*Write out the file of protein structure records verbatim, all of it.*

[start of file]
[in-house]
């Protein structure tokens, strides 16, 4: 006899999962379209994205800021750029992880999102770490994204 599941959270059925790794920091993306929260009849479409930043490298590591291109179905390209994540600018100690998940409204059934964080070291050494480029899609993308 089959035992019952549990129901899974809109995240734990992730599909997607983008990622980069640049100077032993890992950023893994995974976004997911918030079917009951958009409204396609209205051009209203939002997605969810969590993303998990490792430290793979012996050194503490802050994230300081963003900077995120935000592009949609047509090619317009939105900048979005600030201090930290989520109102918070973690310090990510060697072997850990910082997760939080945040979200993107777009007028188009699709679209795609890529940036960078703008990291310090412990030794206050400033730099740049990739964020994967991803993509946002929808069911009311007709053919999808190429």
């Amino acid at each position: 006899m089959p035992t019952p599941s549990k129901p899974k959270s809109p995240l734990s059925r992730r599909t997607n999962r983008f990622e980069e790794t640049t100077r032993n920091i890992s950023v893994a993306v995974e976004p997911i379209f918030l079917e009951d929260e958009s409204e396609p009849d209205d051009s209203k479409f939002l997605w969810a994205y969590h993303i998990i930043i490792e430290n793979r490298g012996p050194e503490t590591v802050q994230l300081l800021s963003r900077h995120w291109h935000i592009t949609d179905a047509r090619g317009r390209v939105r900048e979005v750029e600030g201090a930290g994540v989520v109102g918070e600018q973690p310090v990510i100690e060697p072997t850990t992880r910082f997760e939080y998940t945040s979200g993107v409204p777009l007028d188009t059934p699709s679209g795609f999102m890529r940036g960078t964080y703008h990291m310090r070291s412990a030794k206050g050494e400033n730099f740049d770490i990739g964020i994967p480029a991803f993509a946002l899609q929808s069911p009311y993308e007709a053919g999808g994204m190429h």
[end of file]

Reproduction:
[in-house]
């Protein structure tokens, strides 16, 4: 006899999962379209994205800021750029992880999102770490994204 599941959270059925790794920091993306929260009849479409930043490298590591291109179905390209994540600018100690998940409204059934964080070291050494480029899609993308 089959035992019952549990129901899974809109995240734990992730599909997607983008990622980069640049100077032993890992950023893994995974976004997911918030079917009951958009409204396609209205051009209203939002997605969810969590993303998990490792430290793979012996050194503490802050994230300081963003900077995120935000592009949609047509090619317009939105900048979005600030201090930290989520109102918070973690310090990510060697072997850990910082997760939080945040979200993107777009007028188009699709679209795609890529940036960078703008990291310090412990030794206050400033730099740049990739964020994967991803993509946002929808069911009311007709053919999808190429």
């Amino acid at each position: 006899m089959p035992t019952p599941s549990k129901p899974k959270s809109p995240l734990s059925r992730r599909t997607n999962r983008f990622e980069e790794t640049t100077r032993n920091i890992s950023v893994a993306v995974e976004p997911i379209f918030l079917e009951d929260e958009s409204e396609p009849d209205d051009s209203k479409f939002l997605w969810a994205y969590h993303i998990i930043i490792e430290n793979r490298g012996p050194e503490t590591v802050q994230l300081l800021s963003r900077h995120w291109h935000i592009t949609d179905a047509r090619g317009r390209v939105r900048e979005v750029e600030g201090a930290g994540v989520v109102g918070e600018q973690p310090v990510i100690e060697p072997t850990t992880r910082f997760e939080y998940t945040s979200g993107v409204p777009l007028d188009t059934p699709s679209g795609f999102m890529r940036g960078t964080y703008h990291m310090r070291s412990a030794k206050g050494e400033n730099f740049d770490i990739g964020i994967p480029a991803f993509a946002l899609q929808s069911p009311y993308e007709a053919g999808g994204m190429h």